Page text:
The Prison Dilemma: Latin America’s Incubators of Organized Crime

The prison system in Latin America and the Caribbean has become a prime incubator for organized crime. This overview -- the first of six reports on prison systems that we produced after a year-long investigation -- traces the origins and maps the consequences of the problem, including...

The Lucky ‘Kingpin’: How ‘Chepe Diablo’ Has (So Far) Ridiculed Justice

The Lucky ‘Kingpin’: How ‘Chepe Diablo’ Has (So Far) Ridiculed Justice

José Adán Salazar Umaña is the only Salvadoran citizen currently on the US government's Kingpin List. But in his defense, Salazar Umaña claims is he is an honorable businessman who started his career by exchanging money along the borders between Guatemala, El Salvador and Honduras. He does...

The Fixer and El Salvador's Missed Opportunity

The Fixer and El Salvador's Missed Opportunity

In the photograph, they are both smiling. In the foreground, on the left hand side, a man in a short-sleeved buttoned white shirt, jeans and a metal watch, holds a bottle of water in his right hand. He laughs heartily. He is Herbert Saca. On the right...

Homicides in Guatemala: Conclusions and Recommendations

Homicides in Guatemala: Conclusions and Recommendations

Olfato. It is a term used quite often in law enforcement and judicial circles in Central America (and other parts of the world as well). It refers to the sixth sense they have as they see a crime scene, investigate a murder or plow through the paperwork...

The MS13 Moves (Again) to Expand on US East Coast

The MS13 Moves (Again) to Expand on US East Coast

Local police and justice officials are convinced that the Mara Salvatrucha (MS13) has strengthened its presence along the East Coast of the United States. The alarm follows a recent spate of violence -- of the type not seen in a decade -- which included dismembered bodies and...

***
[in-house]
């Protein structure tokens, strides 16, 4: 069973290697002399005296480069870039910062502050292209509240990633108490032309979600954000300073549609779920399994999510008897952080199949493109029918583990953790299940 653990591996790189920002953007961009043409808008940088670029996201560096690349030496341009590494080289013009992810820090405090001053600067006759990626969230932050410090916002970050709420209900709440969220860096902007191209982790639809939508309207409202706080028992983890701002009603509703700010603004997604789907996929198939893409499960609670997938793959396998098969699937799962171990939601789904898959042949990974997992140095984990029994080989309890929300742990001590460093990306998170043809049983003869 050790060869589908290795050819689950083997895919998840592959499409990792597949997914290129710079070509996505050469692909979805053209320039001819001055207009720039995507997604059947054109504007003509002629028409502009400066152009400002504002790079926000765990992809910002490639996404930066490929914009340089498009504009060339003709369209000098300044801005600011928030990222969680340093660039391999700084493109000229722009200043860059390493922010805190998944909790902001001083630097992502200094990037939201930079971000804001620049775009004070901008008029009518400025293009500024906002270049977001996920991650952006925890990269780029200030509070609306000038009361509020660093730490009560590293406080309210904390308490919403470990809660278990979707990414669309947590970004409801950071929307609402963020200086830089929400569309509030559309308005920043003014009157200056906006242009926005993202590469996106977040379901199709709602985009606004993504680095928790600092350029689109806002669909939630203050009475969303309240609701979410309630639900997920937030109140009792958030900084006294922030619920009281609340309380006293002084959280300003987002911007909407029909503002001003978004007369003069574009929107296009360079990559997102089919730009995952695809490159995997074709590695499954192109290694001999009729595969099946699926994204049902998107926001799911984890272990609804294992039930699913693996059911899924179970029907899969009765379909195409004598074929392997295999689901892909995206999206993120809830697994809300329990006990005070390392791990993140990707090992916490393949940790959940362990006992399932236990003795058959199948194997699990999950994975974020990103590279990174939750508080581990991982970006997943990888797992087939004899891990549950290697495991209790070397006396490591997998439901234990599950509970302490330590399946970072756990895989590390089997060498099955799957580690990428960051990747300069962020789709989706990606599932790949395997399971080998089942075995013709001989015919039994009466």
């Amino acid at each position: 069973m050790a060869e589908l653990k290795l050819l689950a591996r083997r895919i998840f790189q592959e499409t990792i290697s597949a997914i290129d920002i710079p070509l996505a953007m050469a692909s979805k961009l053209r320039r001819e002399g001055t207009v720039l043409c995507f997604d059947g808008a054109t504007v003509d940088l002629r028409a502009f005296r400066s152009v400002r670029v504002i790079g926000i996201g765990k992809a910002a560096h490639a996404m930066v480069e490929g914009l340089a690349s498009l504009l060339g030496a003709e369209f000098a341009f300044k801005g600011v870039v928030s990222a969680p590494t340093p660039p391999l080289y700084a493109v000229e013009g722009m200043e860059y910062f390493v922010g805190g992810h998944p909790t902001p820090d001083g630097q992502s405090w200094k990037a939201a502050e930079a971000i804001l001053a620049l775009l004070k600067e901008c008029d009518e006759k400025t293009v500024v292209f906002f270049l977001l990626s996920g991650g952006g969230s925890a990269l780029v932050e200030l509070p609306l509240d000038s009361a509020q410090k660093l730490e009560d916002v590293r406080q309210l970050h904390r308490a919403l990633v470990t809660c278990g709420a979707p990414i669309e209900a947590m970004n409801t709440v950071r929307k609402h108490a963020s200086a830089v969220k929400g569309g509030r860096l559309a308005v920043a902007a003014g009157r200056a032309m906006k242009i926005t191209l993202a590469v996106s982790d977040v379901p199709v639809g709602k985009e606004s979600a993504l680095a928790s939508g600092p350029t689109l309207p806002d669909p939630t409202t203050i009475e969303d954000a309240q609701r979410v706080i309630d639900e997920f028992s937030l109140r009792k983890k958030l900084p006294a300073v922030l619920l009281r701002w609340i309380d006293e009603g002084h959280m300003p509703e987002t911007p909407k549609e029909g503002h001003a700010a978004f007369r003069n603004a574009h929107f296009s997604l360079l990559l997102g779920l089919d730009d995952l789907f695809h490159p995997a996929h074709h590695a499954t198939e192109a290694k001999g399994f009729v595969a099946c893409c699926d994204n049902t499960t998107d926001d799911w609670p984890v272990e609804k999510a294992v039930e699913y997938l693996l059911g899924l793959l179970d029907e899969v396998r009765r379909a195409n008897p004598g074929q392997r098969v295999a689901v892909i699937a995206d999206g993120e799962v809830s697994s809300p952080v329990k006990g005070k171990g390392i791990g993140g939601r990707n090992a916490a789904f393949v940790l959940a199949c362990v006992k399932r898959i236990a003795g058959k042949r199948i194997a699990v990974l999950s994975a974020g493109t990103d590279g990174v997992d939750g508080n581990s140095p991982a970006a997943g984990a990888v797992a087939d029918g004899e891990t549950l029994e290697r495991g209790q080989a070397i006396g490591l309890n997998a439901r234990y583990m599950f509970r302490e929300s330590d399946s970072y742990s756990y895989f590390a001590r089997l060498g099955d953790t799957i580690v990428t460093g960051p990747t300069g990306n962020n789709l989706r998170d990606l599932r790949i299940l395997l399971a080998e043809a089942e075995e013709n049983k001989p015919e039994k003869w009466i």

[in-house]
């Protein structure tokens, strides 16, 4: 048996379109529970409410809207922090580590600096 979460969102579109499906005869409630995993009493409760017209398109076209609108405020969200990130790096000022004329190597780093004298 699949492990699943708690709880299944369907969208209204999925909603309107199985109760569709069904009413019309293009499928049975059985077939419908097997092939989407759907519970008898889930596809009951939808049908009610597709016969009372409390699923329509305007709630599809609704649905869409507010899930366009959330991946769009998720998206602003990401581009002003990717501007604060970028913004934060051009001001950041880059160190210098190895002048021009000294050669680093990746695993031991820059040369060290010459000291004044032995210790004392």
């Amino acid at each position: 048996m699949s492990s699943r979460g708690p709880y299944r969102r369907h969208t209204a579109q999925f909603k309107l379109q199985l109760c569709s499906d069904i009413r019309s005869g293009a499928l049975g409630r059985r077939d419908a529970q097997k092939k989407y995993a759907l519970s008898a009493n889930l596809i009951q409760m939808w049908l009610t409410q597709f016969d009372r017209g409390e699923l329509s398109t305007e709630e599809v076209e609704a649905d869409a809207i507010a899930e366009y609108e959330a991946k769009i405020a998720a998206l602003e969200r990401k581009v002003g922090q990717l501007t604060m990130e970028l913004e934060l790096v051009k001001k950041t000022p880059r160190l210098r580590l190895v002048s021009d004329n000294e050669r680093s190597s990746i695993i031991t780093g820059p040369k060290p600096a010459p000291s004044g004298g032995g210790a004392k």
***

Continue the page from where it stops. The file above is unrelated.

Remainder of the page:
How the MS13 Got Its Foothold in Transnational Drug Trafficking

How the MS13 Got Its Foothold in Transnational Drug Trafficking

Throughout the continent, the debate on whether or not the Mara Salvatrucha (MS13) gang is working with or for drug traffickers continues. In this investigation, journalist Carlos García tells the story of how a member of the MS13 entered the methamphetamine distribution business under the powerful auspices...

El Salvador Prisons and the Battle for the MS13’s Soul

El Salvador Prisons and the Battle for the MS13’s Soul

El Salvador's prison system is the headquarters of the country's largest gangs. It is also where one of these gangs, the MS13, is fighting amongst itself for control of the organization.

Homicides in Guatemala: Collecting the Data

Homicides in Guatemala: Collecting the Data

When someone is murdered in Guatemala, police, forensic doctors and government prosecutors start making their way to the crime scene and a creaky, antiquated 20th century bureaucratic machine kicks into gear. Calls are made. Forms are filled out by hand, or typed into computers, or both. Some...